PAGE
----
Most students waiting for speech

Logistics, not politics, delay Obama video

While many students across the country were watching a live broadcast of President Obama's back to school speech on Tuesday at noon, many local students were not, and continued with their school days as normal.

That's not to say that they won't get an opportunity to in the future, though.

Neither local school district heard much, if any opposition from parents, as has been reported elsewhere in the United States. Avonworth superintendent Dr. Valerie McDonald said principals received calls both pro and con, while superintendent Dr. Reggie Bonfield said he knew of no communication from Northgate parents.

Rather, both said the decision about airing the speech live had more to do with logistics than anything else.

Bonfield said that students in the district did not view the speech, but plan to in the future.

Bonfield said that because of a tight time-frame, the district was unable to communicate with parents prior to showing the speech, so they chose to air it at a later date. Bonfield noted that there was no school on Friday or Monday (Labor Day).

Bonfield went on to say that Northgate was sending letters home with the elementary school students on Tuesday indicating the district’s intent to show the speech. Accompanying the letters, Bonfield noted, would be a copy of the text of the President's speech.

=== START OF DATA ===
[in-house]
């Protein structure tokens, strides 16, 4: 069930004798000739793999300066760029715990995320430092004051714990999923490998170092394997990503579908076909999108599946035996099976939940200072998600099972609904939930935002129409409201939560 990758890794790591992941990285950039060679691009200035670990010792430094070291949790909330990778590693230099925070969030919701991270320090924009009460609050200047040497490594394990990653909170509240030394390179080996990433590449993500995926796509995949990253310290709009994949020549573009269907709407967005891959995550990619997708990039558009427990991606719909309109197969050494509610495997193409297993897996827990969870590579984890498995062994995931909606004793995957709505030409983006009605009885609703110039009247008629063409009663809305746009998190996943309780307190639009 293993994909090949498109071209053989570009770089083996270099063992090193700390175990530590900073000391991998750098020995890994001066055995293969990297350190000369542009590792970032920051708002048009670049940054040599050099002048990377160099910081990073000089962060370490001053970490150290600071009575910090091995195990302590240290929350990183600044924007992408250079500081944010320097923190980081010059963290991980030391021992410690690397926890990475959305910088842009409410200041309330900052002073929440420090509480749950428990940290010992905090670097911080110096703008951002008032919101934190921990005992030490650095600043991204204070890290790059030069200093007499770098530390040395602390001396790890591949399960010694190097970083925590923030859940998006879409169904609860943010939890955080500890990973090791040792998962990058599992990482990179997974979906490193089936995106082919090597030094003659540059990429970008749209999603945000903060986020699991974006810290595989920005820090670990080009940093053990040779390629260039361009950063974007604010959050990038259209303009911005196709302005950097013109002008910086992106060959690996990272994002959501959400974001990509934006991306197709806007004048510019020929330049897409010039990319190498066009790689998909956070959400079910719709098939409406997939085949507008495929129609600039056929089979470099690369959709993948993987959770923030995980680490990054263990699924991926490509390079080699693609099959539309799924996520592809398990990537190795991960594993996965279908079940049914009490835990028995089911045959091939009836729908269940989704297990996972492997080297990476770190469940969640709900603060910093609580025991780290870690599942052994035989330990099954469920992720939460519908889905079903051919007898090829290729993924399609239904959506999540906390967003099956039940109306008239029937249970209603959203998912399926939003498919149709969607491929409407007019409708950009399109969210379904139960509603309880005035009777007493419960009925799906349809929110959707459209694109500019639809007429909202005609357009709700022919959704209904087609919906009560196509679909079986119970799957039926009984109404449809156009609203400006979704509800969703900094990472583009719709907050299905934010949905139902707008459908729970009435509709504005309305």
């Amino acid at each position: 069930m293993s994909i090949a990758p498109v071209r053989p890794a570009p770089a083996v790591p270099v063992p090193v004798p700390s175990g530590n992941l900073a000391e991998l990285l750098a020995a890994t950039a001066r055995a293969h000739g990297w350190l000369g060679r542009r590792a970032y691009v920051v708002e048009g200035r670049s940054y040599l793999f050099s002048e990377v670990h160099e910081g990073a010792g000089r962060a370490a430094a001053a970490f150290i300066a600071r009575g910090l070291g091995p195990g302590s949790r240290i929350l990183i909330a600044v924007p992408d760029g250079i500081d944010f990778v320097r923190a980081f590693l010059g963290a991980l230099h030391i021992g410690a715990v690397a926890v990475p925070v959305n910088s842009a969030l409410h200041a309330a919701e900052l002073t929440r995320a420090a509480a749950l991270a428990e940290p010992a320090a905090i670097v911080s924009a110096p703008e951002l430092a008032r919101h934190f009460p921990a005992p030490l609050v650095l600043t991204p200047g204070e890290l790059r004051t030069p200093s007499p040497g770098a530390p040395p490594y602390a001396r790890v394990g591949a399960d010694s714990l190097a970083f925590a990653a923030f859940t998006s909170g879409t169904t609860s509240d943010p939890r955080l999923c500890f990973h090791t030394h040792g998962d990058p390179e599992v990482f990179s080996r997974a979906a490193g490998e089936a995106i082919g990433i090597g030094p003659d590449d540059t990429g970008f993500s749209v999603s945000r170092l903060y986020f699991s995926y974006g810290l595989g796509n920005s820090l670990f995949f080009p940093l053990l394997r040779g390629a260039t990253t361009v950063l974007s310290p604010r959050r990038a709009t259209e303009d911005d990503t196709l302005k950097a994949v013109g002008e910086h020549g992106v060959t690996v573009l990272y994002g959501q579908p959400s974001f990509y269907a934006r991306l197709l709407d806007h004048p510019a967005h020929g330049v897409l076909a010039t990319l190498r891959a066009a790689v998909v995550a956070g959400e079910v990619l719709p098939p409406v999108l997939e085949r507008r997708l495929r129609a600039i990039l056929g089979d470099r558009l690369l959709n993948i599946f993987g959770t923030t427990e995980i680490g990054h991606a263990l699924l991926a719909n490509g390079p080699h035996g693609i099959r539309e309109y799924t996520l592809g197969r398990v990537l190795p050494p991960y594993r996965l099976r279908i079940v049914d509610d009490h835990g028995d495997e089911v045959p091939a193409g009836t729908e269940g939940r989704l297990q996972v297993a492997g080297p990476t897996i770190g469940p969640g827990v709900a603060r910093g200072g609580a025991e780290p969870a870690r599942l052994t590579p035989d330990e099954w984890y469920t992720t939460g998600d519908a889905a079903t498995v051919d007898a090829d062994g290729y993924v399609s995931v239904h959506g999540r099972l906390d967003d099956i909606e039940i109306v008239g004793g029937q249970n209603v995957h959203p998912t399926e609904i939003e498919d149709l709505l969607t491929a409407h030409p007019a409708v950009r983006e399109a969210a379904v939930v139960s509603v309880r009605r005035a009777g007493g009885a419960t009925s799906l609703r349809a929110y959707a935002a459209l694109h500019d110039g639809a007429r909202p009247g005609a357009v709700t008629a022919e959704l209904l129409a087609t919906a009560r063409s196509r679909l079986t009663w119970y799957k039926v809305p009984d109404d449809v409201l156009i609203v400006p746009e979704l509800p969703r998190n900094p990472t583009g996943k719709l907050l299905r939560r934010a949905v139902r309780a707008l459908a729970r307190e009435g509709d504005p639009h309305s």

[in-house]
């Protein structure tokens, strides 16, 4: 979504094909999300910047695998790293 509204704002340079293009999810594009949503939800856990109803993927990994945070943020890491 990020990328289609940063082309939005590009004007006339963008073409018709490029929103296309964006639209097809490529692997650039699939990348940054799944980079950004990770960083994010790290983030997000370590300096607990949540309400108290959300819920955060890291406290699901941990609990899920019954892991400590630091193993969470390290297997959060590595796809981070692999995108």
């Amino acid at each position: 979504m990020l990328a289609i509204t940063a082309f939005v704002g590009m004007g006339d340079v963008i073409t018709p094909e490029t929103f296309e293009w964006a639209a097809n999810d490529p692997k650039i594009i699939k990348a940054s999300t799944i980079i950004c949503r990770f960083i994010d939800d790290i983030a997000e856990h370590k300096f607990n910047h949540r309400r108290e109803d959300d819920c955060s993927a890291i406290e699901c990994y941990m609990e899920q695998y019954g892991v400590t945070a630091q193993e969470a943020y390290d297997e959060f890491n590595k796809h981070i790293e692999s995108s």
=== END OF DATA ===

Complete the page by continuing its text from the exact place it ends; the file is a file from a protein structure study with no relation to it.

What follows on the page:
"I didn't sense anything political about the (speech)," Bonfield said. "It was a (speech) encouraging kids."

Bonfield said that he is hoping to do the same at the secondary levels.

Bonfield said parents who did not want their children viewing the speech could then call the district and voice their concerns. He noted that there has been no specific date set to show the speech yet.

Some Avonworth students, though, were able to view the speech live. Avonworth administrators left the decision to broadcast the speech live up to the social studies and government teachers in the district.

McDonald said that a lack of necessary technology was the basis for the decision.

"Our decision was based on logistics," McDonald said. She noted that the district previously had tried to broadcast the inaugural address at the schools, but the attempt failed. She said that many teachers tried to log on to view the inauguration at the same time, causing disruptions in the video.

McDonald also noted that there is no cable in the auditorium at the high school, or in the elementary school gym, which are the only rooms that could accomadate a large number of people.

Many high school social studies classes did show a live broadcast of the speech. The social studies classes in the sixth and eighth grades were expected to view the speech on Thursday. The seventh grade is set to watch the speech on Constitution Day, which is officially observed on Sept. 17.

McDonald said that the district posted a link to the speech on its Web site.

The speech drew fire from Republicans before anyone had ever seen the actual text. Revealed Monday, it turned out to be a message of encouragement to students:

“I've talked a lot about your government's responsibility for setting high standards, and supporting teachers and principals, and turning around schools that aren't working, where students aren't getting the opportunities that they deserve.

“But at the end of the day... and none of it will make a difference, none of it will matter unless all of you fulfill your responsibilities, unless you show up to those schools, unless you pay attention to those teachers, unless you listen to your parents and grandparents and other adults and put in the hard work it takes to succeed.”


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